I personally don’t like multi-stage methods, and as far as entertaining various transformations, that does not honestly report model uncertainty. I’d rather see a parameter devoted to everything we don’t know which is why I suggested using a multiple degree of freedom test for each feature. An even more rational approach would use ridge regression where there are two penalty parameters: one for \log(X) terms and one for [\log(X)]^2 terms, the latter penalty probably being higher.

It may not solve your specific problem, but Bradley Efron has devoted a lot of attention to the problems of large scale testing and estimation in an Empirical Bayes framework, that builds upon the frequentist tools like p values. It should help clarify the problem. He has co-authored 2 monographs (at the top of this list). A number of case studies involve genetics and biochemistry specifically.

Yea having several models and just picking the best that overlap is an option though doesn’t seem very rigorous.

The ridge approach is something I have thought about but is there any way at all to get p-values for the model without using bootstrap? G comp/marginal effects could be used to obtain an effect size at least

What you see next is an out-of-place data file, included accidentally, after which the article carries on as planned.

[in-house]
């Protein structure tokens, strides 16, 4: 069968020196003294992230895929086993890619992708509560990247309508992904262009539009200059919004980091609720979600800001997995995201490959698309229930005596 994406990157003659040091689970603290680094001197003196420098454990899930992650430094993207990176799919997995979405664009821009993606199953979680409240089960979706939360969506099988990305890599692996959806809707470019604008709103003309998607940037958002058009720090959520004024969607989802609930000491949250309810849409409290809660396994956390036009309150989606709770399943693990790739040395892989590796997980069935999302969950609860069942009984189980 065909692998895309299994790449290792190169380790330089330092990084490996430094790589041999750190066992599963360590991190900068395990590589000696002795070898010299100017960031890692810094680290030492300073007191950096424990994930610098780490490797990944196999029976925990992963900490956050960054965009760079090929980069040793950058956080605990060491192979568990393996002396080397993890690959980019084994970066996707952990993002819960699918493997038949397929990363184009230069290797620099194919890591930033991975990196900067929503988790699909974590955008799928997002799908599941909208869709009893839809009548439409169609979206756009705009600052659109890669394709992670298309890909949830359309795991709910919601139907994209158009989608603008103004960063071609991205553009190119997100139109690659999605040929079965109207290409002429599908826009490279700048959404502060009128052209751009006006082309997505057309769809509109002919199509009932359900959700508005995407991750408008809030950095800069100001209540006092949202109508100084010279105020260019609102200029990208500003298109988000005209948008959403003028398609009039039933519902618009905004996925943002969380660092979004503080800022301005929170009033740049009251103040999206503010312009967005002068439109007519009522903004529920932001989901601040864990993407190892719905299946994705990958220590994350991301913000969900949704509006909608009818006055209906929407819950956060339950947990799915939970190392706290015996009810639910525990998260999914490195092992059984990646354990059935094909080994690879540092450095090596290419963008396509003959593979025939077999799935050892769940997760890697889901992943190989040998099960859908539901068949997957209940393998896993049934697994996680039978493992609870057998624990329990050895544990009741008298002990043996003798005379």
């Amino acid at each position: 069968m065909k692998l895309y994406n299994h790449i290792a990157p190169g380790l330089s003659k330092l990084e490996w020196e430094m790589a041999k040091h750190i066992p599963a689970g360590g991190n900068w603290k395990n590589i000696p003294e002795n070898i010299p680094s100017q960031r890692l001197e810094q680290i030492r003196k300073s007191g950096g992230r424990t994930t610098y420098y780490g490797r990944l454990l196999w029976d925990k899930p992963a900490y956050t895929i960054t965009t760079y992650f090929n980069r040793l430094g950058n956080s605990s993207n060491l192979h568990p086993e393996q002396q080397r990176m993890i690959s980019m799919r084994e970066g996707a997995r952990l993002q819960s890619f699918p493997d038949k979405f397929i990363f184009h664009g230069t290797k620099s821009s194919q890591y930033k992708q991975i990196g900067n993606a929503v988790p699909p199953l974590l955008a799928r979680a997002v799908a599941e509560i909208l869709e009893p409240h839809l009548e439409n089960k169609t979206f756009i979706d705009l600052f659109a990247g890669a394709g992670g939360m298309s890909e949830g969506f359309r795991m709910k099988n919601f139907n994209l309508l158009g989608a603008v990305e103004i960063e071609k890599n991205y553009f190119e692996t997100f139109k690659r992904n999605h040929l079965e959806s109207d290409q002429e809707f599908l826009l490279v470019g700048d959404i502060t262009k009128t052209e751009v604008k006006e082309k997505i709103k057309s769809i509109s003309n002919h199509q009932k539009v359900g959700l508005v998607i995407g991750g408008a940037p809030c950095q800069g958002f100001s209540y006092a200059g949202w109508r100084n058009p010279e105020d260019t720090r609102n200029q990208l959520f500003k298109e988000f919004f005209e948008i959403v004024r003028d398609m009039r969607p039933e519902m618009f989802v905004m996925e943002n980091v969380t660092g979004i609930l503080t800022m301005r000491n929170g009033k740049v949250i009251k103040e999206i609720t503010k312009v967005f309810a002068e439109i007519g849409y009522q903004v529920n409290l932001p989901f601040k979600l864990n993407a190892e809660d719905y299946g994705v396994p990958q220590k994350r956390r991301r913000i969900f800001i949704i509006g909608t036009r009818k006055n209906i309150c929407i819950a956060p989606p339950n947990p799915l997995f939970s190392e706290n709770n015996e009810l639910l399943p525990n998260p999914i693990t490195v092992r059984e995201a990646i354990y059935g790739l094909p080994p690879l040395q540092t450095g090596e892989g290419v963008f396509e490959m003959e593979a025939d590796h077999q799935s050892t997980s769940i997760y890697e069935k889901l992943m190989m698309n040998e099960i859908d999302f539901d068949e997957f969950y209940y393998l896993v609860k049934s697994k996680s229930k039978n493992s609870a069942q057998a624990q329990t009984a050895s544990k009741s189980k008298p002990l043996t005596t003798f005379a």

With the unpenalized multiple DoF test I haven’t heard of it so will have to look into that too, in this case is there any effect size it reports or just a p value? I guess one could calculate a marginal effect size but not sure if the pvalue for this would differ from that of the DoF test.

While this is primarily a statistical question, from the clinical point of view there are multiple problems with omics analyses that I believe make it very difficult to interpret results, even when the statistical approach is robust.
a) candidate selection for omics analysis is poorly discussed. If there are 10 papers with whole-exome sequencing, correlating with outcomes, they will usually be convenience samples rather than truly representative of the population.
b) even if the p is restricted, because of low n, most individual comparisons are underpowered and therefore useless as a triaging step towards future studies. Some less common but very useful biomarkers may never be identified in small cohorts.
c) most studies are exploratory/‘discovery’ without any a priori hypothesis. Therefore interpreting their p values are a challenge.
d) I doubt if the majority of reviewers of such papers spend time looking at statistical aspects of the analysis. They are usually scientists who are focusing on lab methods and literature comparison.
I wonder, as a clinician, if such studies should restrict themselves to clustering, and then use prospective studies to see the impact of the clusters on outcomes.

You summarized the problems well. The result is a combination of non-reproducible research and lack of clinical/public health usefulness. The low frequency with which researchers pay any attention whatsoever to false negative rates is stunning. They seem to be so proud of their control of false discovery rates that they forget that power is a huge issue.